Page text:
A priority queue is an abstract data type; it is characterised not by how it is stored or how operations are performed, but by how the data is accessed externally.

(i.e the difference between a heap and a priority queue is that a heap is a priority queue, but a priority queue is not necessarily a heap).

# Characterising Feature; Priority

The idea behind it is that elements are given priority (often simply by size), and the highest priority element is the first element, and the other elements are ordered correspondingly.

# Operations

The two operations on a priority queue are *push* and *pop* (insert and deleteMax).

# Implemented

Priority Queues can be implemented with a number of different data structures:

## Ordered Array

### Insert

To insert into an ordered array requires finding the insertion point (with a linear or binary search) and then shuffling all the other elements up in order to create space.

void insert (PQ p, int item) { int insertPlace; // Find the first element >= to item for (insertPlace = 0; p->pq[insertPlace] < item; insertPlace++) { } int i; // Move every element up to insertPlace up one for (i = p->last; i >= insertPlace; i--) { p->pq[i+1] = p->pq[i]; } // Insert item into the correct place p->pq[insertPlace] = item; p->last++; }

### Delete

To delete from an ordered array is quite simple; return the last element and decrease the numElements counter by 1.

int delete (PQ p) { int result = p->pq[p->last]; p->pq[p->last] = 0; p->last--; return result; }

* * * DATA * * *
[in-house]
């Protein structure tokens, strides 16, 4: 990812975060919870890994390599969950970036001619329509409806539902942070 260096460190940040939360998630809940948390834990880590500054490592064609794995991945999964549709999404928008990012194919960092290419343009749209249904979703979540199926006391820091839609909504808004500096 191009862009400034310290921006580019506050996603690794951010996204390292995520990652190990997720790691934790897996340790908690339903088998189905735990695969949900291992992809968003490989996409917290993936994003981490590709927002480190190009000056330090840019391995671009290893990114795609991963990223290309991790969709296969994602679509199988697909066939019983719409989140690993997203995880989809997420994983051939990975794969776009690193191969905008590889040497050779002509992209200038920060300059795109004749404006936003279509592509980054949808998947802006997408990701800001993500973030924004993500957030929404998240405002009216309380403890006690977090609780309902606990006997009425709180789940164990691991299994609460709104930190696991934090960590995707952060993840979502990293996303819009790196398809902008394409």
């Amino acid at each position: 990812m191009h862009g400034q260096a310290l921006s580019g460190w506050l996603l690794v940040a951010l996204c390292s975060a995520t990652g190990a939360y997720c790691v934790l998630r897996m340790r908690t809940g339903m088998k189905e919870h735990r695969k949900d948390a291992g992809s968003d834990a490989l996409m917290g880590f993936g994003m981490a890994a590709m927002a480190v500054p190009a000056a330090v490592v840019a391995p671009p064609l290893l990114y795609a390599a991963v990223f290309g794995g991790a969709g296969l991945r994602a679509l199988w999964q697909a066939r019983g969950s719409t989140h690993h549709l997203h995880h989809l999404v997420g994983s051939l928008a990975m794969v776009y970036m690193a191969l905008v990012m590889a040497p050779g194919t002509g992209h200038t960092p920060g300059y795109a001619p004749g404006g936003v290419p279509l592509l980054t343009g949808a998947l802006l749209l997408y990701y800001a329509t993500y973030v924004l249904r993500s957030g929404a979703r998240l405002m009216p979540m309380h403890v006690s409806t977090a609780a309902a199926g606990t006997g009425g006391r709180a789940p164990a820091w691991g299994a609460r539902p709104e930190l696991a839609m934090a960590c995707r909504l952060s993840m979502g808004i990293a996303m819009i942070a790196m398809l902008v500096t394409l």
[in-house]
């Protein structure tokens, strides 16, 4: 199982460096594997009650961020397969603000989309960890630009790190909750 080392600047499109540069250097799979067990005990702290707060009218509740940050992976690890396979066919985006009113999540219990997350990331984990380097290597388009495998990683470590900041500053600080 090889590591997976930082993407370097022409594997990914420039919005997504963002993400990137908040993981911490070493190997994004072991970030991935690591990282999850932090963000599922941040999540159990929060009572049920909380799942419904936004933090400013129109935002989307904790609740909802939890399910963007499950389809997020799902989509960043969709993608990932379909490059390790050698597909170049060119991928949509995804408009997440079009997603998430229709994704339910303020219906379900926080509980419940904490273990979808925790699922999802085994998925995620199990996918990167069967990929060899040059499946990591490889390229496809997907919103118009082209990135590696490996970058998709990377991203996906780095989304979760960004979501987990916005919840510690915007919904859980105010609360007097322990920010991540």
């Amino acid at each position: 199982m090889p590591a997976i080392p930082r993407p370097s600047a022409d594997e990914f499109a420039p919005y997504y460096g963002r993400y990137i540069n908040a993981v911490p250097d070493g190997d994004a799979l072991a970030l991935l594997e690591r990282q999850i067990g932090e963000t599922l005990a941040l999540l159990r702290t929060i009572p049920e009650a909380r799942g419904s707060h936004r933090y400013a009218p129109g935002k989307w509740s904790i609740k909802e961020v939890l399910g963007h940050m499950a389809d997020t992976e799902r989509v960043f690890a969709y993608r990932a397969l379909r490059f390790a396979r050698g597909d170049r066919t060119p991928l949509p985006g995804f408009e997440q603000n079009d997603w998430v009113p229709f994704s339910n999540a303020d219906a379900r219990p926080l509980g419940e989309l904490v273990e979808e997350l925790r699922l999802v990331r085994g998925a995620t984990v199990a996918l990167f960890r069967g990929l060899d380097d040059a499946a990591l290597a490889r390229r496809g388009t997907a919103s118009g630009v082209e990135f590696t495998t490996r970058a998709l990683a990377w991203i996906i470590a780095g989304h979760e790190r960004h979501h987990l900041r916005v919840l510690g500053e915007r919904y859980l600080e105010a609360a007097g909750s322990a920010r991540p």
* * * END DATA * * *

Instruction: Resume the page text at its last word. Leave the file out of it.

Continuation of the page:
## Unordered Array

The opposite is true about the simplicity of operations in an unordered array; insertion is very simple and deletion more complex.

### Insert

Inserting into an unordered array is dead simple; just add the item to the end.

void insert (PQ p, int item) { p->pq[p->last+1] = item; p->last++; }

### Delete

Deleting from an unordered array is more complex; find the biggest item and then swap the last one with it.

int delete (PQ p) { int biggest = 0; int i; // Find the biggest element for (i = 1; i <= p->last; i++) { if (p->pq[i] > p->pq[biggest]) { biggest = i; } } // Set the result as the biggest int result = p->pq[biggest]; // Swap the biggest with the last element p->pq[biggest] = p->pq[p->last-1]; // Decrease the number of elements by 1 p->last--; return result; }

## Heap

Using a heap allows us to do both of the insert and delete operations quite quickly and simply by adding in a bubble function.

### Insert

Inserting into a heap requires adding the element to the end of the array, and then bubbling it up to the correct place.

### Delete

Deleting from a heap requires swapping the first and last element and then bubbling the new first element down to the correct place.

## Comparisons Between the Above

Insert | Delete | |

Ordered | O(n) | O(1) |

Unordered | O(1) | O(n) |

Heap | O(lg(n)) | O(lg(n)) |

## Heapsort

Heapsort works by putting all the items into a heap and then swapping the biggest to being the last element of the heap, hence sorting it.